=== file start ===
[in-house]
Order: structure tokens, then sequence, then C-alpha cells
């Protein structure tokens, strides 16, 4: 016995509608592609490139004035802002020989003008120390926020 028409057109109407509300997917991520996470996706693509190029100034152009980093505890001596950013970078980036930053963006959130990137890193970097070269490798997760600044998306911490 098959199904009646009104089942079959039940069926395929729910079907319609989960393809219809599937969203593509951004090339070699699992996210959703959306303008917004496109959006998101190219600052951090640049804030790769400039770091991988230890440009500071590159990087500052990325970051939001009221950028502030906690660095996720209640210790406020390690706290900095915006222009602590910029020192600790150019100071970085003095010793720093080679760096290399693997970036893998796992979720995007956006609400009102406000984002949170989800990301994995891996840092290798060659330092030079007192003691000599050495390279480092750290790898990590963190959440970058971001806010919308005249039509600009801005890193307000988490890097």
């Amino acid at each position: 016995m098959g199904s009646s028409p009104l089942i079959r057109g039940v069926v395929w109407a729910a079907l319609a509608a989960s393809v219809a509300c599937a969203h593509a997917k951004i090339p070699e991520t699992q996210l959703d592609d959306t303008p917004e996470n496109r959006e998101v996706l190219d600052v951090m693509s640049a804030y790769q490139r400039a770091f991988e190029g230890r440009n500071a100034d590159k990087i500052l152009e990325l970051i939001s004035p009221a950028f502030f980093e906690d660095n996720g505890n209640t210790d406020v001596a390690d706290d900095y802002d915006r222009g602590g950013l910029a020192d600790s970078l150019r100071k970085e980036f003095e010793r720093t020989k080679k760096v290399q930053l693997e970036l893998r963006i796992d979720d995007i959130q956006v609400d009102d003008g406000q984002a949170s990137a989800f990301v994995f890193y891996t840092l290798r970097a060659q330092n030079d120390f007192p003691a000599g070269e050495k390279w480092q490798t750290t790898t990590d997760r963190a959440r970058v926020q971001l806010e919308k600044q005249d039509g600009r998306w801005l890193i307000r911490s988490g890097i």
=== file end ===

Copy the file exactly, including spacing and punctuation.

[in-house]
Order: structure tokens, then sequence, then C-alpha cells
């Protein structure tokens, strides 16, 4: 016995509608592609490139004035802002020989003008120390926020 028409057109109407509300997917991520996470996706693509190029100034152009980093505890001596950013970078980036930053963006959130990137890193970097070269490798997760600044998306911490 098959199904009646009104089942079959039940069926395929729910079907319609989960393809219809599937969203593509951004090339070699699992996210959703959306303008917004496109959006998101190219600052951090640049804030790769400039770091991988230890440009500071590159990087500052990325970051939001009221950028502030906690660095996720209640210790406020390690706290900095915006222009602590910029020192600790150019100071970085003095010793720093080679760096290399693997970036893998796992979720995007956006609400009102406000984002949170989800990301994995891996840092290798060659330092030079007192003691000599050495390279480092750290790898990590963190959440970058971001806010919308005249039509600009801005890193307000988490890097």
């Amino acid at each position: 016995m098959g199904s009646s028409p009104l089942i079959r057109g039940v069926v395929w109407a729910a079907l319609a509608a989960s393809v219809a509300c599937a969203h593509a997917k951004i090339p070699e991520t699992q996210l959703d592609d959306t303008p917004e996470n496109r959006e998101v996706l190219d600052v951090m693509s640049a804030y790769q490139r400039a770091f991988e190029g230890r440009n500071a100034d590159k990087i500052l152009e990325l970051i939001s004035p009221a950028f502030f980093e906690d660095n996720g505890n209640t210790d406020v001596a390690d706290d900095y802002d915006r222009g602590g950013l910029a020192d600790s970078l150019r100071k970085e980036f003095e010793r720093t020989k080679k760096v290399q930053l693997e970036l893998r963006i796992d979720d995007i959130q956006v609400d009102d003008g406000q984002a949170s990137a989800f990301v994995f890193y891996t840092l290798r970097a060659q330092n030079d120390f007192p003691a000599g070269e050495k390279w480092q490798t750290t790898t990590d997760r963190a959440r970058v926020q971001l806010e919308k600044q005249d039509g600009r998306w801005l890193i307000r911490s988490g890097i």